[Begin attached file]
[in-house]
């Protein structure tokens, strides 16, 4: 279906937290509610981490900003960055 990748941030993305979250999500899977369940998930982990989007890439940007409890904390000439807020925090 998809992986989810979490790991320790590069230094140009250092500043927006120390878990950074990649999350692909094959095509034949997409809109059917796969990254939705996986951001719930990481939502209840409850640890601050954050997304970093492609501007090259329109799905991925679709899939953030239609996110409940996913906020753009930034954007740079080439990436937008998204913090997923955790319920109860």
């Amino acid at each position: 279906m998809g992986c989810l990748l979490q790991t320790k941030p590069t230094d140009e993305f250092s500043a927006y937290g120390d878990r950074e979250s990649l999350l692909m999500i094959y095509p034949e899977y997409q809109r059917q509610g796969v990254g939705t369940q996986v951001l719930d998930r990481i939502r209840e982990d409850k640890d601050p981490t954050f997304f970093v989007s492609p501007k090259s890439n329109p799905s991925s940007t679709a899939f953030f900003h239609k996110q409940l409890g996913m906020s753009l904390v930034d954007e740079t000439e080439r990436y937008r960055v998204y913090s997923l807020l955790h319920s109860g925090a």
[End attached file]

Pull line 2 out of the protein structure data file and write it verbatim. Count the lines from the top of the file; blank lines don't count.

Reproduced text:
């Protein structure tokens, strides 16, 4: 279906937290509610981490900003960055 990748941030993305979250999500899977369940998930982990989007890439940007409890904390000439807020925090 998809992986989810979490790991320790590069230094140009250092500043927006120390878990950074990649999350692909094959095509034949997409809109059917796969990254939705996986951001719930990481939502209840409850640890601050954050997304970093492609501007090259329109799905991925679709899939953030239609996110409940996913906020753009930034954007740079080439990436937008998204913090997923955790319920109860």